Break Thou the Bread of Life

1
Break Thou the Bread of Life,
  Dear Lord, to me,
As Thou didst break the loaves
  Beside the sea;
Beyond the sacred page
  I seek Thee, Lord;
My spirit pants for Thee,
  O Living Word.
2
Thou art the Bread of Life,
  O Lord, to me,
Thy holy Word the truth
  That saveth me;
Give me to eat and live
  With Thee above;
Teach me to love Thy truth,
  For Thou art Love.
3
Oh, send Thy Spirit, Lord,
  Now unto me,
That He may touch my eyes,
  And make me see;
Show me the truth concealed
  Within Thy Word,
And in Thy Book revealed
  I see the Lord.
4
Bless Thou the truth, dear Lord,
  To me, to me,
As Thou didst bless the bread
  By Galilee;
Then shall all bondage cease,
  All fetters fall,
And I shall find my peace,
  My All in all.
14
Leigh Powell

United Kingdom

This hymn, often sung in communion services, reminds me of John's gospel where Jesus said 'I am the bread of life'. While Jesus's body was crucified on the cross, he bore away the sins of the world.

if we repent of our sins and believe the gospel, we shall be saved and born again (1 Peter 1, 53 verse 1), and thus go to Heaven.


Steve Miller

Detroit, MI, United States

@Momoko Feb 17, 2018,

The Lord first blessed the loaves and then broke them, but the song has "break" in the first verse and "bless" in the last, so you have a good question. I think it is because v1 is about the bread of life, which the Lord both blessed and broke so we can eat it. So either word, "blessed" or "broke", would work in v1.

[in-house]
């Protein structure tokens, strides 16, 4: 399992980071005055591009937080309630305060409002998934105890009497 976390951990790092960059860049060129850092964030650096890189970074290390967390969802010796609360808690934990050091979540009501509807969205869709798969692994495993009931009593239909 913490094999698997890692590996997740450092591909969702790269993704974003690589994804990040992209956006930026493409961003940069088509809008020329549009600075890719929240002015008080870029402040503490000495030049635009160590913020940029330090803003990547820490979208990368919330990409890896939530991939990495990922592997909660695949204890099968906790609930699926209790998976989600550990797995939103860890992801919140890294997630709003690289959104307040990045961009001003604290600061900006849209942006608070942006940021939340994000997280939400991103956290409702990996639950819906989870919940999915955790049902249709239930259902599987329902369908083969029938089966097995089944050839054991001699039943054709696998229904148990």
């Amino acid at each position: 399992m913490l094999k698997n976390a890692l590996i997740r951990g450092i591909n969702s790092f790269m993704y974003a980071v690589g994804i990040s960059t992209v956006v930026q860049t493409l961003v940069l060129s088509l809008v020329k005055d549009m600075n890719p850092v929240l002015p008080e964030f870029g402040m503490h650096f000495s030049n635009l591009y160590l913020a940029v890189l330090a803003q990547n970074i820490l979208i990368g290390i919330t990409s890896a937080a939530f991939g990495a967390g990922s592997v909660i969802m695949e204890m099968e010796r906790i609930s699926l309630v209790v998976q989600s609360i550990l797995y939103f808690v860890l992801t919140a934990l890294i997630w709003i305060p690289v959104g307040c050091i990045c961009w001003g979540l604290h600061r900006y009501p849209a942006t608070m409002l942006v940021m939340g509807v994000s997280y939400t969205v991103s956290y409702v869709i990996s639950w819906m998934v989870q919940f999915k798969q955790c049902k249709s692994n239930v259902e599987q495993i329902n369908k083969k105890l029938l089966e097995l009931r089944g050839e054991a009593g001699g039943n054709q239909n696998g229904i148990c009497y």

The last verse is about the truth, and it would be strange to say "break the truth". The word of truth needs to be rightly divided, which is symbolized by the breaking of the bread, but to say "break the truth" would give the wrong meaning. So only "bless", not "break", works in the last verse. Since the last verse must use the word "bless" it would be better to use the word "break" in the 1st verse to cover both actions that the Lord did.

"Loaves" to "bread" and "sea" to "Galilee" are just 2 ways of saying the same thing. In writing it is good to use a different word when repeating a thought to give more meaning. The Bible, especially the Old Testament, does that a lot.


Momoko

Oslo, Norway

I want to know why 1 " break the loaves by the sea" and the last one says " break the BREAD by Galilee" .

Why from "break" to bless,

why from loaves to bread,

why from sea to Galilee???

Who can explain these ??


Donald Ketcham

Lancaster, CA, United States

This brought tears to my eyes as I read and sang along. So many memories from my youth in a little Reformed church in upstate New York. My mother was the organist and she played this often for preludes, postludes and more. Thank You Lord for this great hymn.


Anne McNabb

Christchurch, Canterbury, New Zealand

I to started singing these words this morning and was pleased to find the verses I had forgotten.This was one of my favourites as a child.


Lucinda Rolle

Nassau, New Providence, Bahamas

When I got up today, the Holy Spirit simply dropped the words of “Break thou the bread of life, Dear Lord to me”. I had not heard this song for decades. I could not remember the words.

I am so glad that I located the words of a hymn that speaks directly to me at the right time. I thank Almighty God for this wonderful hymn.


Anonymous

Georgia, United States